FAA to boost US air traffic control safety after close calls
WASHINGTON, March 23 (Reuters) - The Federal Aviation Administration (FAA) said on Thursday it was taking steps to improve its air traffic control operations after a series of near-miss incidents raised questions about U.S. aviation safety.
"There is no question that we are seeing too many close calls," FAA Air Traffic Organization Chief Operating Officer Tim Arel said in a message to employees reviewed by Reuters.
On Wednesday, the FAA issued a separate safety alert to airlines, pilots and others citing the "need for continued vigilance and attention to mitigation of safety risks."
Six serious runway incursions since January prompted the agency to convene a safety summit last week.
Arel said the FAA would ensure that supervisors devote their full attention to the operation and airfield during peak traffic periods, provide more dedicated training for unusual circumstances and update simulator software for the first time since 2016.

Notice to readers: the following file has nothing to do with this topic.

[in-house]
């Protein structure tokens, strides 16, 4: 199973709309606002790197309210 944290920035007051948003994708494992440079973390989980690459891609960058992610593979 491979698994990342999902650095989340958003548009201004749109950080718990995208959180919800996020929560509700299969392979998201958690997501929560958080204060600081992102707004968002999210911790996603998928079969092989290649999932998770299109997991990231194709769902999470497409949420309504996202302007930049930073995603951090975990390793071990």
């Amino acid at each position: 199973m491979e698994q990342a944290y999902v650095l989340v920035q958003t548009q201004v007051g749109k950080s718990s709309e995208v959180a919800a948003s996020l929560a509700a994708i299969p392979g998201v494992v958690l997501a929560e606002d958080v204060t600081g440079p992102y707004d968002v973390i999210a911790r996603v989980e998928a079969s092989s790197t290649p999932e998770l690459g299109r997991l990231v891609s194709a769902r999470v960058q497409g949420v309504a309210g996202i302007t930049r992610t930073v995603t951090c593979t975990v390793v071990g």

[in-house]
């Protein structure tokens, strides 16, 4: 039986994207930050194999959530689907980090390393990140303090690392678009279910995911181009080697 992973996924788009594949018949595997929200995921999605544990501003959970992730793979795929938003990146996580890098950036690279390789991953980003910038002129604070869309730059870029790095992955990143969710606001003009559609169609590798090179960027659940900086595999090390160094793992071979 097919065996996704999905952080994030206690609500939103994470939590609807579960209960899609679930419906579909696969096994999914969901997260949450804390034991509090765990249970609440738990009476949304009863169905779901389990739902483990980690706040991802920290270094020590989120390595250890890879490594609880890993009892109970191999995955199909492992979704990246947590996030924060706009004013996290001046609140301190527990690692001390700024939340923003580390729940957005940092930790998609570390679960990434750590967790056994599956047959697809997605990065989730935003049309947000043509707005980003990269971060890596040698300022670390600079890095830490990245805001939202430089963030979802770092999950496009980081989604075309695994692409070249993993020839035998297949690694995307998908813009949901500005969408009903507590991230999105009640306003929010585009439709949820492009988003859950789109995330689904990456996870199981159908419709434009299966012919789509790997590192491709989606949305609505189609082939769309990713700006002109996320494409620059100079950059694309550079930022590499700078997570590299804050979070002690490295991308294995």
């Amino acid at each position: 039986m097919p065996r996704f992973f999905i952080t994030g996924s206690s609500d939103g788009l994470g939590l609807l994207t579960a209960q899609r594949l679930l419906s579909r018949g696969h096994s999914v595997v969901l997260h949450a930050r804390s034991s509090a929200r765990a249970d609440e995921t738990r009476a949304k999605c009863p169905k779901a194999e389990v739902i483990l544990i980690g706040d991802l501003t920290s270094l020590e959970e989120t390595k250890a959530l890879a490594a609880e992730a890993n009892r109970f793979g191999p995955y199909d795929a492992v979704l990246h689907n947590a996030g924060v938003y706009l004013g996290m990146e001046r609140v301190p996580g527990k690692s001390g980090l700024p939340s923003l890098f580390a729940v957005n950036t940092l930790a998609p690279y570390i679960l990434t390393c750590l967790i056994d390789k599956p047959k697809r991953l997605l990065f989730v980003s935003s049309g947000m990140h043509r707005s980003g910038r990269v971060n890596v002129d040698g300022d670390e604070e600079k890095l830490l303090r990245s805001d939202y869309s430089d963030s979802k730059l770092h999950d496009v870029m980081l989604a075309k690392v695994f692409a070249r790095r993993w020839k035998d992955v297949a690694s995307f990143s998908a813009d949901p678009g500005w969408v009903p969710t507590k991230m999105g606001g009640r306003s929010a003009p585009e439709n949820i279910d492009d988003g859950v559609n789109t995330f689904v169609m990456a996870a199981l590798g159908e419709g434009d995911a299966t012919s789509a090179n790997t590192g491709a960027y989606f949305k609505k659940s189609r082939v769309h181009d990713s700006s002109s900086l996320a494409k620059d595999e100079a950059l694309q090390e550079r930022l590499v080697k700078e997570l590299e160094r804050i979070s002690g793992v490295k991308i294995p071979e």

National Transportation Safety Board (NTSB) chair Jennifer Homendy said last month a FedEx (FDX.N) cargo plane and a Southwest Airlines (LUV.N) plane had come within 100 feet of each other in what could have been a "terrible tragedy."
The FAA plans to work with the air traffic controllers union "to reinforce existing safety protocols, especially those that help increase situational awareness," Arel said, adding the FAA would re-examine runway incursion data to identify underlying factors that led to the close calls and to find fixes.
The FAA faces an air traffic control staffing shortage and wants funding to boost controller numbers. National Air Traffic Controllers Association President Rich Santa said last week there are 1,200 fewer certified air traffic controllers than a decade ago.
On Wednesday, the FAA said it would temporarily cut minimum flight requirements for airlines to keep take-off and landing slots at congested New York City-area airports and Ronald Reagan Washington National Airport to address summer congestion issues.
The FAA said it had agreed to requests from Delta Air Lines (DAL.N) and United Airlines (UAL.O) to temporarily return up to 10% of slots and flights at those airports on the condition they were not backfilled by other carriers.
"It is imperative that aviation stakeholders and the FAA work collaboratively to take proactive measures," United said.
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